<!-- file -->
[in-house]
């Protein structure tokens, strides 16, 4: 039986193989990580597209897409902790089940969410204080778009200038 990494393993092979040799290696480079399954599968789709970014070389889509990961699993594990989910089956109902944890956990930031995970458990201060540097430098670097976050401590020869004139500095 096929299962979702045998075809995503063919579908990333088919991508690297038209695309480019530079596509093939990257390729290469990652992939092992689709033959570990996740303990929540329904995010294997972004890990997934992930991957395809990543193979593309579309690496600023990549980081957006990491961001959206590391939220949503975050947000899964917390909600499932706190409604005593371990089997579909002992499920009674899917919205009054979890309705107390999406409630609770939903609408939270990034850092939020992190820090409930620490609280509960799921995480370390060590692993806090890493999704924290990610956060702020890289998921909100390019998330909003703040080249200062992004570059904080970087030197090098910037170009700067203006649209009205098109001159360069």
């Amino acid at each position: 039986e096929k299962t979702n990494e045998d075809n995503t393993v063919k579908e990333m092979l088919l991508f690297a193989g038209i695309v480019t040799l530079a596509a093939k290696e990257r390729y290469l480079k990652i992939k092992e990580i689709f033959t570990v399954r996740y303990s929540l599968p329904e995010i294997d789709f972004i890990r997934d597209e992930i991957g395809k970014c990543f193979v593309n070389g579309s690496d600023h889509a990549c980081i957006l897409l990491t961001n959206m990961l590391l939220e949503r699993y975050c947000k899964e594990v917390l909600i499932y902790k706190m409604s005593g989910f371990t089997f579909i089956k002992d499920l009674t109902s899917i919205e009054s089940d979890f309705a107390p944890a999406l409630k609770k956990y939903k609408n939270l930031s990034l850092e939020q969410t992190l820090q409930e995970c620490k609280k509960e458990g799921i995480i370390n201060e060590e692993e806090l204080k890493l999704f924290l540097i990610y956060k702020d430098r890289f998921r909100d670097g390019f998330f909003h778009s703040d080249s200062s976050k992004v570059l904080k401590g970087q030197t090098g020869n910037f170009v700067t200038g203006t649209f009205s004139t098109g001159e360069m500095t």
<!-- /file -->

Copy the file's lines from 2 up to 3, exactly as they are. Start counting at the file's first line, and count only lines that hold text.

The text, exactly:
């Protein structure tokens, strides 16, 4: 039986193989990580597209897409902790089940969410204080778009200038 990494393993092979040799290696480079399954599968789709970014070389889509990961699993594990989910089956109902944890956990930031995970458990201060540097430098670097976050401590020869004139500095 096929299962979702045998075809995503063919579908990333088919991508690297038209695309480019530079596509093939990257390729290469990652992939092992689709033959570990996740303990929540329904995010294997972004890990997934992930991957395809990543193979593309579309690496600023990549980081957006990491961001959206590391939220949503975050947000899964917390909600499932706190409604005593371990089997579909002992499920009674899917919205009054979890309705107390999406409630609770939903609408939270990034850092939020992190820090409930620490609280509960799921995480370390060590692993806090890493999704924290990610956060702020890289998921909100390019998330909003703040080249200062992004570059904080970087030197090098910037170009700067203006649209009205098109001159360069």
């Amino acid at each position: 039986e096929k299962t979702n990494e045998d075809n995503t393993v063919k579908e990333m092979l088919l991508f690297a193989g038209i695309v480019t040799l530079a596509a093939k290696e990257r390729y290469l480079k990652i992939k092992e990580i689709f033959t570990v399954r996740y303990s929540l599968p329904e995010i294997d789709f972004i890990r997934d597209e992930i991957g395809k970014c990543f193979v593309n070389g579309s690496d600023h889509a990549c980081i957006l897409l990491t961001n959206m990961l590391l939220e949503r699993y975050c947000k899964e594990v917390l909600i499932y902790k706190m409604s005593g989910f371990t089997f579909i089956k002992d499920l009674t109902s899917i919205e009054s089940d979890f309705a107390p944890a999406l409630k609770k956990y939903k609408n939270l930031s990034l850092e939020q969410t992190l820090q409930e995970c620490k609280k509960e458990g799921i995480i370390n201060e060590e692993e806090l204080k890493l999704f924290l540097i990610y956060k702020d430098r890289f998921r909100d670097g390019f998330f909003h778009s703040d080249s200062s976050k992004v570059l904080k401590g970087q030197t090098g020869n910037f170009v700067t200038g203006t649209f009205s004139t098109g001159e360069m500095t």